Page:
An immigrant, a mattress and financial independence

This is proving to be a challenging month on the road to financial independence. The first week of the month isn’t quite done yet and we’ve already incurred over $10,000 of expenses. None of the expenses were unexpected (more about that in our monthly numbers update), but that doesn’t really make me feel better as I pore over our numbers. As I lay in bed, alternately refreshing Mint and Personal Capital, using the power of my mind to simply will our net worth back up, I realized that I badly needed some perspective. I lay in the dark, allowed my body to relax into our mattress and let my mind wander.

 

When Mr. BITA and I moved in together, Mr. BITA decided that we should purchase a quality mattress for our new bed. I, not knowing what lay in store, agreed. Off we toodled to a mattress shop.

The mattress that Mr. BITA fell in love with cost nearly $4000. 4-thousand-fucking-dollars. It wasn’t even close to the most expensive one in the store. The one that was recommended by Oprah was close to $7k.

Let me explain. Where I grew up a mattress cost $10-$15. Adjusting for purchasing power parity, that would be maybe $100. And for all of my adult life before I moved to this country, I didn’t even own an actual mattress. I had this old quilt that belonged to my mother (it was at least a decade older than I was). It was thin and hard and I used to spread it on the floor and sleep like a proverbial baby on it. The few times I visited this country on business trips before I actually moved here, and stayed in a hotel, I used to have to sleep on the floor because my quilt hardened back screamed bloody murder if I laid it down on the poofy soft hotel mattress.

So, $4000. Mr. BITA explained that his back had never met a mattress that it was willing to be remote acquaintances with, let alone friends. He trotted out the old “you spend a third of your life on a mattress” bit. He batted his eyes. I have always been a sucker for the old eye bat. I decreed that if we were to sleep on that mattress until our dying day(s), I could make my peace with the price. The things we do for love.

While Mr. BITA paid and made delivery arrangements, I did some math. The mattress cost more than my first annual salary, converted to dollars. Pre-tax, to be clear. And, at the time, that salary made me feel immensely well off. How so? When I got that job, my father wryly pointed out that my gross salary, per month, was more than his monthly take home salary after he had worked for twenty years in the Indian Army. My father is a cardiologist. A cardiologist. And here I was, a decade later and an ocean away, buying some highly engineered foam for $4000.

I was glad that I had come this far, and that I could afford to buy that mattress. I am also very glad that every now and then, when I lie on that mattress, I can think of it’s cost in terms of a man feeding and educating his family of four for a whole year.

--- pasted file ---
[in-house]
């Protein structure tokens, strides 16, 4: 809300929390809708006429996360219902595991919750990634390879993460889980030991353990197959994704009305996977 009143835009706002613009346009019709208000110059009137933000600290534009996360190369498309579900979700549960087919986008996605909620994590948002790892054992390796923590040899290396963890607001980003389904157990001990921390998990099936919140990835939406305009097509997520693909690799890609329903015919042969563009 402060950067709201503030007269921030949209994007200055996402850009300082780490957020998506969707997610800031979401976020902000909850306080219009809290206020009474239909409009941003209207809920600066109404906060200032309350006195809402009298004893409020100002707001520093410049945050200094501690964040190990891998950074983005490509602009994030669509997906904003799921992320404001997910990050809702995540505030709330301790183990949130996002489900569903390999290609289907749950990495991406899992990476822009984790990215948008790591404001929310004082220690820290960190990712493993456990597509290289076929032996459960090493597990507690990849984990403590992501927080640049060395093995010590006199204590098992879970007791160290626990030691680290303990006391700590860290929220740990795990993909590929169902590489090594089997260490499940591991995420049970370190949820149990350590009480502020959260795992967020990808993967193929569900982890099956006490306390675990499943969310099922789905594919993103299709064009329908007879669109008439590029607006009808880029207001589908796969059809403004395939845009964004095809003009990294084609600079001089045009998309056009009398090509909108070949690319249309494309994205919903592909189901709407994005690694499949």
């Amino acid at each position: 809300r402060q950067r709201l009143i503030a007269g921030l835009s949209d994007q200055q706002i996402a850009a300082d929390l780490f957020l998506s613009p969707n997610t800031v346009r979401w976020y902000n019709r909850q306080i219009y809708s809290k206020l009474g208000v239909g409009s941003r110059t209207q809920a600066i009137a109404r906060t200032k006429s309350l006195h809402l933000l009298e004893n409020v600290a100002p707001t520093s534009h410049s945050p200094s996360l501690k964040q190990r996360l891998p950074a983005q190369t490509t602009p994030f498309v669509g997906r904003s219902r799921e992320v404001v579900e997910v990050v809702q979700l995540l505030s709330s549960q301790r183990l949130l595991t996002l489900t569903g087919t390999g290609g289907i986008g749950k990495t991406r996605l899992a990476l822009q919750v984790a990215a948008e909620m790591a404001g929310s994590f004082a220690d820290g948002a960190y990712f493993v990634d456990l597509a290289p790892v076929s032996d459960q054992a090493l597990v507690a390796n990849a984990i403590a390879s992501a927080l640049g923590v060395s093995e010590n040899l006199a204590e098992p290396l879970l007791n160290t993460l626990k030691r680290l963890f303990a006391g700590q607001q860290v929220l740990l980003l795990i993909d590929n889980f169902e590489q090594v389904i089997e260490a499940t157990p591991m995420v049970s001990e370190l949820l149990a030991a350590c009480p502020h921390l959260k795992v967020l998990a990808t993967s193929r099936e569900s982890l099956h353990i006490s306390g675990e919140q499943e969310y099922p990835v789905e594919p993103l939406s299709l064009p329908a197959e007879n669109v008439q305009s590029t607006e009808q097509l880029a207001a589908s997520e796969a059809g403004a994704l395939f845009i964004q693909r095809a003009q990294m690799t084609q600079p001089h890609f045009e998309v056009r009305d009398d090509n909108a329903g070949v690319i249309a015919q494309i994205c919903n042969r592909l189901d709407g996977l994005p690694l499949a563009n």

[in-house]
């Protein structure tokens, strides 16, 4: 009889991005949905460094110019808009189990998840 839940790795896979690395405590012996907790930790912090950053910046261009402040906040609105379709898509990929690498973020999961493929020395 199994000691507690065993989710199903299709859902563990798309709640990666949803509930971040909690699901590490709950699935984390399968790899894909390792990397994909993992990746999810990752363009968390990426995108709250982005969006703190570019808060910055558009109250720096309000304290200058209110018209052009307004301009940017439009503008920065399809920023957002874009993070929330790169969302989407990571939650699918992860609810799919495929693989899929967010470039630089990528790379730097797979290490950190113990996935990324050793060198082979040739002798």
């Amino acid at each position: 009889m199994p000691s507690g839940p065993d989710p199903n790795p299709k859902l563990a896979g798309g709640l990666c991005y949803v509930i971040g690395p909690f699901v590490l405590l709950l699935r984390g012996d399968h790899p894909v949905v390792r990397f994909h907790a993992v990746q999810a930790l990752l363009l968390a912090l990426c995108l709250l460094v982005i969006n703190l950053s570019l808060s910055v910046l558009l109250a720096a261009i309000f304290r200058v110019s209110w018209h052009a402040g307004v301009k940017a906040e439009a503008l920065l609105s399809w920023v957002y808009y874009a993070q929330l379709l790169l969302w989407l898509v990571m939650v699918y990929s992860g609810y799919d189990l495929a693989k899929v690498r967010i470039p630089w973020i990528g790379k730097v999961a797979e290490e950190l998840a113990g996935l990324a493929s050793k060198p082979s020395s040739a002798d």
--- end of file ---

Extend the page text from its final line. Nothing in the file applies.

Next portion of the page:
As I drift off to sleep on the $4000 mattress (having resisted the urge to check our net worth on my phone just one more time, in the unlikely event that some dollars decided to breed like rabbits and surprise me) it comforts me to remember that all through my childhood, though we lived on less than the cost of a mattress, I never once felt poor.

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4 thoughts on “An immigrant, a mattress and financial independence”

  1. I also went through something similar. My first job out of college paid more than my step dad’s last job. It was humbling to realize I had it so good right away, whereas he’d worked his entire career and not gotten to my salary. They are very proud of me and my accomplishments 🙂

    1. I remember feeling like an imposter. There was no way I could convince myself that I was worth more, that I deserved to be paid more than my father was. It was a weird mixture of pride and shame.

  2. The mattress story is very funny and hit close to home.
    As an immigrant myself, 37 years ago, I sleeping on the floor in a sleeping bag with a thick blanket under it as “mattress” until a friend pointed out that my social life would greatly improve if I got a bed with a mattress.
    He also mentioned that a door laid flat on cinderblocks as a study desk was not inspiring confidence according to the american social standards.
    At the time I considered it no hardship and was of the opinion that the money was better spend on education.
    I did achieve early retirement after a career in my chosen field so the education investments did paid of handsomely.

    1. Hi Kimobear! I love hearing from fellow immigrants and it is a bonus to hear from one who has achieved early retirement. I’d love to hear more about your story, if you are comfortable sharing details. When did you retire? What was your career? How have you been spending your early retirement?

      A door laid flat on cinderblocks seems a perfectly reasonable desk to me : )

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